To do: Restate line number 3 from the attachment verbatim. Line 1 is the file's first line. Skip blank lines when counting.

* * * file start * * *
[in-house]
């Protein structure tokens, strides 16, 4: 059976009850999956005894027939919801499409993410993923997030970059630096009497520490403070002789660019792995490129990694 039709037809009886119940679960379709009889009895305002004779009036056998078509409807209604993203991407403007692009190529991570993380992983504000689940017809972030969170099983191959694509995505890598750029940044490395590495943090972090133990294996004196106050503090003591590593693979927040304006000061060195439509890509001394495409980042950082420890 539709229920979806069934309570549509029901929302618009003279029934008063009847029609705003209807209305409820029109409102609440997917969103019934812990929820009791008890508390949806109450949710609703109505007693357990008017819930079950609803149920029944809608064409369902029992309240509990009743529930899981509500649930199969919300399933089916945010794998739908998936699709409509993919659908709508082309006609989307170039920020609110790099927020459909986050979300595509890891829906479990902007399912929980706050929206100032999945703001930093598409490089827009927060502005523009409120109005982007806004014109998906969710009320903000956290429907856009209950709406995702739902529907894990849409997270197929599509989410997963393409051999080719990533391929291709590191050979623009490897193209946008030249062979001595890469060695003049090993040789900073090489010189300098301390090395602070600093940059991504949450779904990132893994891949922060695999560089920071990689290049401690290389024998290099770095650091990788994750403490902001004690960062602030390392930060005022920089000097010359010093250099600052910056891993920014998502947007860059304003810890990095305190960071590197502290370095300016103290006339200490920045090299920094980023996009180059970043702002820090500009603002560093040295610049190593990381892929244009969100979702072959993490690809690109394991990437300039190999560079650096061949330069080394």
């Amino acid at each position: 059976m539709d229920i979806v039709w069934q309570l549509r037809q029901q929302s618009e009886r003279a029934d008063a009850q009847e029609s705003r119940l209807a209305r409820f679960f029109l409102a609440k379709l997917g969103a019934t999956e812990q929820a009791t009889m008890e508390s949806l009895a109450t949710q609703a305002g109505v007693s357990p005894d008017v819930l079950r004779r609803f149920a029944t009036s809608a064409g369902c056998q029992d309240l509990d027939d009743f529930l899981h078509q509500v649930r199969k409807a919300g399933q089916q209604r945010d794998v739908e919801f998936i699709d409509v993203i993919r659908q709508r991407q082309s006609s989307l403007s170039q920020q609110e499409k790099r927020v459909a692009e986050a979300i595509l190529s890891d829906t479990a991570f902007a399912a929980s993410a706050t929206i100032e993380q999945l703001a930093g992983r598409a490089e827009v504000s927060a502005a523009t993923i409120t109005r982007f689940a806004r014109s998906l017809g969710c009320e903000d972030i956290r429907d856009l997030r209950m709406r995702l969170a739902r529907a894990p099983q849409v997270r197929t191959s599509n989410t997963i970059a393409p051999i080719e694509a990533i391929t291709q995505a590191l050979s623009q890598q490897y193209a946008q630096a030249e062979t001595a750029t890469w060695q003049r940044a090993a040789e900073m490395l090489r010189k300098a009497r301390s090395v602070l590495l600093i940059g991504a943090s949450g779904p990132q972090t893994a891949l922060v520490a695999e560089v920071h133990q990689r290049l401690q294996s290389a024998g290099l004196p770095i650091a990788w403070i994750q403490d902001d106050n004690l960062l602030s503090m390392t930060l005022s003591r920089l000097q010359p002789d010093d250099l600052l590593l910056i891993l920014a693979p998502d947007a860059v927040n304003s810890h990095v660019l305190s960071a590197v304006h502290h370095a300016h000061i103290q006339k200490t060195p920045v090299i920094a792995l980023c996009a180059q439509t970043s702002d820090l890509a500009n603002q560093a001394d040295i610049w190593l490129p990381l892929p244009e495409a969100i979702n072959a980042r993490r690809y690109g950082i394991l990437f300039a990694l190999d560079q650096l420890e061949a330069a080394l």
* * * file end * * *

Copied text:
């Amino acid at each position: 059976m539709d229920i979806v039709w069934q309570l549509r037809q029901q929302s618009e009886r003279a029934d008063a009850q009847e029609s705003r119940l209807a209305r409820f679960f029109l409102a609440k379709l997917g969103a019934t999956e812990q929820a009791t009889m008890e508390s949806l009895a109450t949710q609703a305002g109505v007693s357990p005894d008017v819930l079950r004779r609803f149920a029944t009036s809608a064409g369902c056998q029992d309240l509990d027939d009743f529930l899981h078509q509500v649930r199969k409807a919300g399933q089916q209604r945010d794998v739908e919801f998936i699709d409509v993203i993919r659908q709508r991407q082309s006609s989307l403007s170039q920020q609110e499409k790099r927020v459909a692009e986050a979300i595509l190529s890891d829906t479990a991570f902007a399912a929980s993410a706050t929206i100032e993380q999945l703001a930093g992983r598409a490089e827009v504000s927060a502005a523009t993923i409120t109005r982007f689940a806004r014109s998906l017809g969710c009320e903000d972030i956290r429907d856009l997030r209950m709406r995702l969170a739902r529907a894990p099983q849409v997270r197929t191959s599509n989410t997963i970059a393409p051999i080719e694509a990533i391929t291709q995505a590191l050979s623009q890598q490897y193209a946008q630096a030249e062979t001595a750029t890469w060695q003049r940044a090993a040789e900073m490395l090489r010189k300098a009497r301390s090395v602070l590495l600093i940059g991504a943090s949450g779904p990132q972090t893994a891949l922060v520490a695999e560089v920071h133990q990689r290049l401690q294996s290389a024998g290099l004196p770095i650091a990788w403070i994750q403490d902001d106050n004690l960062l602030s503090m390392t930060l005022s003591r920089l000097q010359p002789d010093d250099l600052l590593l910056i891993l920014a693979p998502d947007a860059v927040n304003s810890h990095v660019l305190s960071a590197v304006h502290h370095a300016h000061i103290q006339k200490t060195p920045v090299i920094a792995l980023c996009a180059q439509t970043s702002d820090l890509a500009n603002q560093a001394d040295i610049w190593l490129p990381l892929p244009e495409a969100i979702n072959a980042r993490r690809y690109g950082i394991l990437f300039a990694l190999d560079q650096l420890e061949a330069a080394l």